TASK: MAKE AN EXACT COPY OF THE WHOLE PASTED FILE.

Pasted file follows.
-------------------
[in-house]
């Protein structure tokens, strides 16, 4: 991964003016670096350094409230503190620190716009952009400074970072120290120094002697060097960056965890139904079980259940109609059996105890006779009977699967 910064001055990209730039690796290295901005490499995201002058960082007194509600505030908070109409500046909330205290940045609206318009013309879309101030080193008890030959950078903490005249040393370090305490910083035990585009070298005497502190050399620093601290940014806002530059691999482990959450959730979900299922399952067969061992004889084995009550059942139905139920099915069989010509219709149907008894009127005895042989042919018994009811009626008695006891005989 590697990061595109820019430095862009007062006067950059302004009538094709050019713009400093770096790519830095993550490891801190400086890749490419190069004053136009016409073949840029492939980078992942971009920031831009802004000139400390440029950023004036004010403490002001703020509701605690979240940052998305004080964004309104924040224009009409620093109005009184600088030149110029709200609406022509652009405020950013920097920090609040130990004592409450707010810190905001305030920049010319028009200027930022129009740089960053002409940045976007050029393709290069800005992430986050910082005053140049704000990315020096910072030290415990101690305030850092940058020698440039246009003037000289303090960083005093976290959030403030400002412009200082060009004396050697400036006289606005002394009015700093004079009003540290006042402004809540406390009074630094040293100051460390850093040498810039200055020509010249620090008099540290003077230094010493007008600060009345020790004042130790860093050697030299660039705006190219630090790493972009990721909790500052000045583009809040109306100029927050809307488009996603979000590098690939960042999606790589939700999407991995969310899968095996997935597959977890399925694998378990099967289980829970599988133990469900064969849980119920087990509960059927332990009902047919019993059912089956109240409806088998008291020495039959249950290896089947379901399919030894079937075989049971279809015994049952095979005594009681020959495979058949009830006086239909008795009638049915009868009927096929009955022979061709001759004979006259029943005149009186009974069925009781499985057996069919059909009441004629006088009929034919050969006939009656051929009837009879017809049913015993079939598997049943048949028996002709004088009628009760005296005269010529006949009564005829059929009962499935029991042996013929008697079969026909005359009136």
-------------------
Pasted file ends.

[in-house]
């Protein structure tokens, strides 16, 4: 991964003016670096350094409230503190620190716009952009400074970072120290120094002697060097960056965890139904079980259940109609059996105890006779009977699967 910064001055990209730039690796290295901005490499995201002058960082007194509600505030908070109409500046909330205290940045609206318009013309879309101030080193008890030959950078903490005249040393370090305490910083035990585009070298005497502190050399620093601290940014806002530059691999482990959450959730979900299922399952067969061992004889084995009550059942139905139920099915069989010509219709149907008894009127005895042989042919018994009811009626008695006891005989 590697990061595109820019430095862009007062006067950059302004009538094709050019713009400093770096790519830095993550490891801190400086890749490419190069004053136009016409073949840029492939980078992942971009920031831009802004000139400390440029950023004036004010403490002001703020509701605690979240940052998305004080964004309104924040224009009409620093109005009184600088030149110029709200609406022509652009405020950013920097920090609040130990004592409450707010810190905001305030920049010319028009200027930022129009740089960053002409940045976007050029393709290069800005992430986050910082005053140049704000990315020096910072030290415990101690305030850092940058020698440039246009003037000289303090960083005093976290959030403030400002412009200082060009004396050697400036006289606005002394009015700093004079009003540290006042402004809540406390009074630094040293100051460390850093040498810039200055020509010249620090008099540290003077230094010493007008600060009345020790004042130790860093050697030299660039705006190219630090790493972009990721909790500052000045583009809040109306100029927050809307488009996603979000590098690939960042999606790589939700999407991995969310899968095996997935597959977890399925694998378990099967289980829970599988133990469900064969849980119920087990509960059927332990009902047919019993059912089956109240409806088998008291020495039959249950290896089947379901399919030894079937075989049971279809015994049952095979005594009681020959495979058949009830006086239909008795009638049915009868009927096929009955022979061709001759004979006259029943005149009186009974069925009781499985057996069919059909009441004629006088009929034919050969006939009656051929009837009879017809049913015993079939598997049943048949028996002709004088009628009760005296005269010529006949009564005829059929009962499935029991042996013929008697079969026909005359009136």